You think that you are thinking out of the box, and maybe you left a small box, but you are still very much in a box. That box you are still in is Sola Scriptura. I think it is more plausible (to me) that the OT isn’t divine at all, and is just Jewish History and writings. Very interesting, of course, but not divine. I mean, I don’t for minute think that God asked Abraham to kill his son. I think Abraham had these pagan ideas already and possibly believed God asked him this. But I do not believe God would have commanded this.

The idea that God would need to have Israelites slaughter Amelkites and Midianites (including children and infants) in order to save humanity seems strained to me.

Thank you for that input. I think you have identified the weakness I anticipated would arise. Its an incredible dilemma because in order to rectify all this we’re faced with wrecking the canon.
Christianity seems to be painted into the corner because so much of the essential foundation to the Messiahs arrival seems inseparably interwoven back there.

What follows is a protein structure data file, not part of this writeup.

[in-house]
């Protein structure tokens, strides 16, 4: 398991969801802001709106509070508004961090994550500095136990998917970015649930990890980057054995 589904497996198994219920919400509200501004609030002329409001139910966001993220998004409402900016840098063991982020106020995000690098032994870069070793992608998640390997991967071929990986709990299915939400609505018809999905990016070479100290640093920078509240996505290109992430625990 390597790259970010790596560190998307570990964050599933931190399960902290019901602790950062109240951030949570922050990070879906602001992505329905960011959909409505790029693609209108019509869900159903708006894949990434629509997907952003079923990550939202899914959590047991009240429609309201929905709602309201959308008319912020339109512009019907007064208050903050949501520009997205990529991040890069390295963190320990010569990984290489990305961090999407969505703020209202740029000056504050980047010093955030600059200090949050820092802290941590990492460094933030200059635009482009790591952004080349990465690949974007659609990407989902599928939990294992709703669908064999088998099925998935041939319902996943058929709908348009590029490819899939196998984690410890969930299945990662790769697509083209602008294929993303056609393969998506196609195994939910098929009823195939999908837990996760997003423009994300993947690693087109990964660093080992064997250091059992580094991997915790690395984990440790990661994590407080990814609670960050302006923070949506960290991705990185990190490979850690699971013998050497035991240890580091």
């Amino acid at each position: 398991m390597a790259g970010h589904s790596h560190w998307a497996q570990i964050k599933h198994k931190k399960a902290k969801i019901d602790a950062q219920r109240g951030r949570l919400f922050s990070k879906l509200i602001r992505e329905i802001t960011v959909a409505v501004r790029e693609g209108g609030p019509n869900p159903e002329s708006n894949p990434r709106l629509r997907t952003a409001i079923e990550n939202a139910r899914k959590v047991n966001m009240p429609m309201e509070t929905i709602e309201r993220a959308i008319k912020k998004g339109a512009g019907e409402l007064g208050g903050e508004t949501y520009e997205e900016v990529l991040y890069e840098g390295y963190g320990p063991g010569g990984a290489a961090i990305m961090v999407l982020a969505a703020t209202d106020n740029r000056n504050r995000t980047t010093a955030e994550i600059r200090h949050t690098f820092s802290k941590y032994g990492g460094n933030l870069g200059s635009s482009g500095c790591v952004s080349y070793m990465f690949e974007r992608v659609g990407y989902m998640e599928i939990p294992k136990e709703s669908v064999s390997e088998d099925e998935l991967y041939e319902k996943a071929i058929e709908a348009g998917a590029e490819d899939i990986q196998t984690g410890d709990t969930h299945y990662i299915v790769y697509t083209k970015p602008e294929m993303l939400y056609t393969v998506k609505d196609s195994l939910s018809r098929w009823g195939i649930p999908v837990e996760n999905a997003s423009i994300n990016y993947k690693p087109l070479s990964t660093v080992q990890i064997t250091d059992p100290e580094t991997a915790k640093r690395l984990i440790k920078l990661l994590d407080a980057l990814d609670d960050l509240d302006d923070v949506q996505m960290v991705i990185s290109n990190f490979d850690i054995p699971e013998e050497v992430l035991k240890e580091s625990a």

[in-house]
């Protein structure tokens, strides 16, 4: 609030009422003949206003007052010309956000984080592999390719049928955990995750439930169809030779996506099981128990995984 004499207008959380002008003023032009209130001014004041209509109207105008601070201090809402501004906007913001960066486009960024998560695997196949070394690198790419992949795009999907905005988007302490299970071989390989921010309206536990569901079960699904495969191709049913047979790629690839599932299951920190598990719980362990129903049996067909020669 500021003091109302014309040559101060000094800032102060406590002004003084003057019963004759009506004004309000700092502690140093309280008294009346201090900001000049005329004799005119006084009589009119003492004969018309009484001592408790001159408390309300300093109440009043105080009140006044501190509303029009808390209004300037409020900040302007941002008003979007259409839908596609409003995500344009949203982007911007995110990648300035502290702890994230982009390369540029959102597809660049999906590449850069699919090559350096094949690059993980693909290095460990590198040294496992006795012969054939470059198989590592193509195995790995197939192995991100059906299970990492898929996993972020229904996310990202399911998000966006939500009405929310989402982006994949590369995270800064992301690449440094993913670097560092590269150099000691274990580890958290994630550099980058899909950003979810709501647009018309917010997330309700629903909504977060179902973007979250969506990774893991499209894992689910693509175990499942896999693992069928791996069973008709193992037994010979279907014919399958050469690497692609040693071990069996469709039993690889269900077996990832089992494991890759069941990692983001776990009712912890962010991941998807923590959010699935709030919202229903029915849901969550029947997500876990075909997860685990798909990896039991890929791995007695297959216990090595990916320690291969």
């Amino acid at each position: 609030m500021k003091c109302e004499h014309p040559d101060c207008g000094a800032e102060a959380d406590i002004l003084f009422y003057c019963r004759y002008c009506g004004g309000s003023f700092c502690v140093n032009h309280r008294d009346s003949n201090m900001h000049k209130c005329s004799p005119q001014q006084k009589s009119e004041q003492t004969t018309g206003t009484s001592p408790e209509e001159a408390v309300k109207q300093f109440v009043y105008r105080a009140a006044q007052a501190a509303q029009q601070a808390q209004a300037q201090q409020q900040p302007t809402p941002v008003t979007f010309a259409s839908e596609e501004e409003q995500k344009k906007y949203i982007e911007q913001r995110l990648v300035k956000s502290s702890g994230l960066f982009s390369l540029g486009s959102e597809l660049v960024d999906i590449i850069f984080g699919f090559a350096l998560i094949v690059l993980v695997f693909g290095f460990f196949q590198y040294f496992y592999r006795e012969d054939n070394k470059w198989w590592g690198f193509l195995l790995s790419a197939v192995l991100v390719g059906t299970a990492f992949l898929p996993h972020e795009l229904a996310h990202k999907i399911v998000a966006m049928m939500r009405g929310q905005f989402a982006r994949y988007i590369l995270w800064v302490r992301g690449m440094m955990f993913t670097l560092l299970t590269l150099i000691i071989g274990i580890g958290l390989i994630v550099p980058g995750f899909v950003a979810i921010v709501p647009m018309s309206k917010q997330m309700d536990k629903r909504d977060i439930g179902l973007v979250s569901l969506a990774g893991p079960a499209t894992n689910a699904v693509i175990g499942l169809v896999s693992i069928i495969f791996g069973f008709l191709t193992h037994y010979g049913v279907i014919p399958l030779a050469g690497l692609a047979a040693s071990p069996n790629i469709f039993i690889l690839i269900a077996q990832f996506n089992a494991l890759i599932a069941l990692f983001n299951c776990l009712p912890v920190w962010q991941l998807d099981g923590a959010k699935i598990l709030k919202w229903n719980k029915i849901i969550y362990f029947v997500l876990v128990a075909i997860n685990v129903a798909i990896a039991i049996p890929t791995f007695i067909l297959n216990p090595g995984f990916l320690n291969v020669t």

I appreciate what your saying.
Please see my reply below to qaz.

The bit about Abraham makes me sad because I wish for people to see that God was only setting forth a symbolic gesture never intended for execution. Paul looked back to Abraham in an essential way. Jesus looked back and said “It is written”. If we get rid of the Old Testament so much of the New becomes hollowed out does it not?

I think the difficulty with assuming that the divine way to deal with evil is (unlike Jesus’ way) lethal violence, is that the narrative repeatedly shows that it radically fails, and only leads to a repeated cycle of only doing violence continually, and that believing this is the divine solution has led to repeatedly justifying deadly religious pogroms supposedly executed by God’s people in behalf of Christ

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@PastorMark do you think a something is good because God does it or is God good because of what he does?